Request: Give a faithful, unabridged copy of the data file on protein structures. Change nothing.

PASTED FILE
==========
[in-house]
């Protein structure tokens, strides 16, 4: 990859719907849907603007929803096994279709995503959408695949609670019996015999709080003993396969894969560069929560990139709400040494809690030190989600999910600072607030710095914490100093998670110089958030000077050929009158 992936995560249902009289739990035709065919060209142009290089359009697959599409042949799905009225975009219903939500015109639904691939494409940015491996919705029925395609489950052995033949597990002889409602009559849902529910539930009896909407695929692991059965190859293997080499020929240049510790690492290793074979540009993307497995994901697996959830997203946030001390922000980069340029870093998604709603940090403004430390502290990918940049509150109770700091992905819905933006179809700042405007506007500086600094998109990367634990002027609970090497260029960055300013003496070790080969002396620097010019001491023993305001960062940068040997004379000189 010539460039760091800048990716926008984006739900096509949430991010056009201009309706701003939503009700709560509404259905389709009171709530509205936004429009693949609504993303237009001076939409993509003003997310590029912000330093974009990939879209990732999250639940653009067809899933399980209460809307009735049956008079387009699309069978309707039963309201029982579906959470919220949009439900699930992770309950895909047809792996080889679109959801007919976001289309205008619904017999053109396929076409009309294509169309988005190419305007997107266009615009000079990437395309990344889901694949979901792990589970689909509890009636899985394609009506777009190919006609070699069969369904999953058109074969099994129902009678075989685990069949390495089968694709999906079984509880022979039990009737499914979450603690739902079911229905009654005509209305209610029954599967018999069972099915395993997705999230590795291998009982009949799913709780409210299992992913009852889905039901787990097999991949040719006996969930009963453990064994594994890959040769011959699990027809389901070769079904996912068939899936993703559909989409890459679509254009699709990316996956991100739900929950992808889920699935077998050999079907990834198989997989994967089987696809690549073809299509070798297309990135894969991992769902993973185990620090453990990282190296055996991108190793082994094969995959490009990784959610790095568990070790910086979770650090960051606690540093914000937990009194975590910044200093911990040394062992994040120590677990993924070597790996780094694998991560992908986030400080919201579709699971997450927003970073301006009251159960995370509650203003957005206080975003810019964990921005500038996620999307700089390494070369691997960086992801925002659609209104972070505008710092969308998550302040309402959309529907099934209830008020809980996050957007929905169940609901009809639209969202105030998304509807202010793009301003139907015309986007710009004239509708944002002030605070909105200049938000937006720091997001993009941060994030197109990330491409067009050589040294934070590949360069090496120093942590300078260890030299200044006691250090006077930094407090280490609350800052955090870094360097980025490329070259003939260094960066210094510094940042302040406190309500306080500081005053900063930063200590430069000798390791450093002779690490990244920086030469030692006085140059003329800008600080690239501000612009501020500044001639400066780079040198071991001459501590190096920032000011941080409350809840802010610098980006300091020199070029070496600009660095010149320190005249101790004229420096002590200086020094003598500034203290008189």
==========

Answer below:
[in-house]
């Protein structure tokens, strides 16, 4: 990859719907849907603007929803096994279709995503959408695949609670019996015999709080003993396969894969560069929560990139709400040494809690030190989600999910600072607030710095914490100093998670110089958030000077050929009158 992936995560249902009289739990035709065919060209142009290089359009697959599409042949799905009225975009219903939500015109639904691939494409940015491996919705029925395609489950052995033949597990002889409602009559849902529910539930009896909407695929692991059965190859293997080499020929240049510790690492290793074979540009993307497995994901697996959830997203946030001390922000980069340029870093998604709603940090403004430390502290990918940049509150109770700091992905819905933006179809700042405007506007500086600094998109990367634990002027609970090497260029960055300013003496070790080969002396620097010019001491023993305001960062940068040997004379000189 010539460039760091800048990716926008984006739900096509949430991010056009201009309706701003939503009700709560509404259905389709009171709530509205936004429009693949609504993303237009001076939409993509003003997310590029912000330093974009990939879209990732999250639940653009067809899933399980209460809307009735049956008079387009699309069978309707039963309201029982579906959470919220949009439900699930992770309950895909047809792996080889679109959801007919976001289309205008619904017999053109396929076409009309294509169309988005190419305007997107266009615009000079990437395309990344889901694949979901792990589970689909509890009636899985394609009506777009190919006609070699069969369904999953058109074969099994129902009678075989685990069949390495089968694709999906079984509880022979039990009737499914979450603690739902079911229905009654005509209305209610029954599967018999069972099915395993997705999230590795291998009982009949799913709780409210299992992913009852889905039901787990097999991949040719006996969930009963453990064994594994890959040769011959699990027809389901070769079904996912068939899936993703559909989409890459679509254009699709990316996956991100739900929950992808889920699935077998050999079907990834198989997989994967089987696809690549073809299509070798297309990135894969991992769902993973185990620090453990990282190296055996991108190793082994094969995959490009990784959610790095568990070790910086979770650090960051606690540093914000937990009194975590910044200093911990040394062992994040120590677990993924070597790996780094694998991560992908986030400080919201579709699971997450927003970073301006009251159960995370509650203003957005206080975003810019964990921005500038996620999307700089390494070369691997960086992801925002659609209104972070505008710092969308998550302040309402959309529907099934209830008020809980996050957007929905169940609901009809639209969202105030998304509807202010793009301003139907015309986007710009004239509708944002002030605070909105200049938000937006720091997001993009941060994030197109990330491409067009050589040294934070590949360069090496120093942590300078260890030299200044006691250090006077930094407090280490609350800052955090870094360097980025490329070259003939260094960066210094510094940042302040406190309500306080500081005053900063930063200590430069000798390791450093002779690490990244920086030469030692006085140059003329800008600080690239501000612009501020500044001639400066780079040198071991001459501590190096920032000011941080409350809840802010610098980006300091020199070029070496600009660095010149320190005249101790004229420096002590200086020094003598500034203290008189």